Most ruptured SVAs occur from puberty to age 30 years and are often diagnosed or presented clinically at this age.

A retrospective review of an institutional database identified 86 patients who underwent SVA repair from 1956-2003 found the median age to be 45 years (range 5-80 y).[7]




Approximately 25% of reported cases of sinus of Valsalva aneurysm (SVA) are clinically asymptomatic, unruptured SVA detected by routine 2-dimensional echocardiography. Rupture of the aneurysmal sac may occur spontaneously, precipitated by exertion, trauma, or cardiac catheterization.

A ruptured SVA progresses in 3 stages as described by Blackshear and colleagues, as follows:[8]

  • Acute chest or right upper quadrant pain

  • Subacute dyspnea on exertion or at rest (heart failure syndrome) with progressive or acute onset

  • Progressive cough, dyspnea, edema, and oliguria

Atypically, SVA presents with infective endocarditis, which may originate at the edges of the aneurysm.

Palpitations or syncope may present secondary to obstruction of the left or right ventricular outflow tract.

Dyspnea is by far the most common presenting symptom.


Unruptured SVA is often asymptomatic and has almost no physical signs. When SVA ruptures, few specific signs of left-to-right shunting may become apparent, and these are often indistinguishable from coronary arteriovenous fistula. Clinical suspicion followed by prompt echocardiographic confirmation is key to diagnosis.

Signs include the following:

  • A loud, superficial, "machine-type" continuous murmur is accentuated in diastole in as many as 40% of patients.

  • A palpable thrill along the right or left lower parasternal border is occasionally noticeable.

  • Bounding pulses are occasionally present.

  • In one series, approximately 44% of the patients had associated aortic regurgitation.[7]


Primary causes are congenital.

Secondary causes include the following:

  • Atherosclerosis

  • Syphilis

  • Cystic medial necrosis or Marfan syndrome

  • Blunt or penetrating chest injury

  • Infective endocarditis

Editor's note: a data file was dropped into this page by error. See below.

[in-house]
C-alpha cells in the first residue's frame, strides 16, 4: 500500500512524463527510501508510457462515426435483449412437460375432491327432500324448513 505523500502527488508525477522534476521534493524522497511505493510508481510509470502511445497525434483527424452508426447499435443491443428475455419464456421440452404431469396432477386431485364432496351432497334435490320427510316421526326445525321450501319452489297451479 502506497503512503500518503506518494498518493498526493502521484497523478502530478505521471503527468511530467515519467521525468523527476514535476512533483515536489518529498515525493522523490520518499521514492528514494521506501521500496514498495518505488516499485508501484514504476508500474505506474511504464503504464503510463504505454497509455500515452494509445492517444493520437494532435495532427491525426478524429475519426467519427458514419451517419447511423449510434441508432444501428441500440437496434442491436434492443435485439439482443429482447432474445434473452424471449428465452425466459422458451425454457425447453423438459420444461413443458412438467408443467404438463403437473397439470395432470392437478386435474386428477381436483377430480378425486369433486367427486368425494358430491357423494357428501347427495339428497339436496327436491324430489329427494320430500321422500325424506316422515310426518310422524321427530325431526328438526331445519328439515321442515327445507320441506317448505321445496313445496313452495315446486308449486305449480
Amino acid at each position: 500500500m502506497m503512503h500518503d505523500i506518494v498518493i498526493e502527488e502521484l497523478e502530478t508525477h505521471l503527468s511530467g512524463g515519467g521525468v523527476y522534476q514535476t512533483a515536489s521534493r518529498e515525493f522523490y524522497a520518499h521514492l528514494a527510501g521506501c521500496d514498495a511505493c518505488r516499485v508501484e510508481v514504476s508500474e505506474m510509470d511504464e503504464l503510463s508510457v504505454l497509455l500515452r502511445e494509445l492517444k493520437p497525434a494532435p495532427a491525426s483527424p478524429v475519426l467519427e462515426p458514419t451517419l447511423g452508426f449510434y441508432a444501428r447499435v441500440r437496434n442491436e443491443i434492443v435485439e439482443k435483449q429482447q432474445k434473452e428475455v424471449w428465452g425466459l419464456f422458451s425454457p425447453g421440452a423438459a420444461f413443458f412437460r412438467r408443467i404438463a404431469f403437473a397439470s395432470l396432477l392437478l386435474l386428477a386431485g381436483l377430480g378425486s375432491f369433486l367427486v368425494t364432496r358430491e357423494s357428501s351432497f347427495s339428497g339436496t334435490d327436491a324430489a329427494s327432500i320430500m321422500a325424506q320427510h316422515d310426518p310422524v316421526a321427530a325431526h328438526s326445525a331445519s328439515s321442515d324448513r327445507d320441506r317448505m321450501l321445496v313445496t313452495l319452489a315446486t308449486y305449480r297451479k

Associated congenital defects include the following:

  • Ventricular septal defect

  • Aortic insufficiency

  • Coarctation



Diagnostic Considerations

Clinicians should keep in mind sinus of Valsalva aneurysm (SVA) rupture in young patients (especially those with minimal cardiac risk factors) who have signs and symptoms of myocardial ischemia, heart failure, or cardiac conduction defects. Definitive treatment is available, yet the prognosis is poor if rapid diagnosis cannot be made.

Other conditions to consider include chest pain and arrhythmia/syncope. In addition, sinus of Valsalva aneurysm may mimic myocardial infarction or presents with cerebrovascular embolism[9, 10]

Differential Diagnoses



Imaging Studies

Cine magnetic resonance imaging (MRI) is the criterion standard.

Multiplane transesophageal echocardiography (TEE) provides conclusive information regarding SVA and allows precise identification of structural anomalies and shunt locations for perioperative assessment.[3, 8]

Two-dimensional transthoracic echocardiography (TTE) may detect as many as 75% of all patients with SVA.[11, 12] Color-flow Doppler imaging is considered the technique of choice for identifying a ruptured SVA. However, the use of contrast echocardiography is helpful in delineating the aneurysm and shunt arising from rupture. The presence of a left-to-right shunt can be confirmed by demonstrating a negative contrast image in the right-sided cavities. Usually TEE or MRI is needed to confirm the diagnosis and for perioperative assessment. Features of TTE include the following: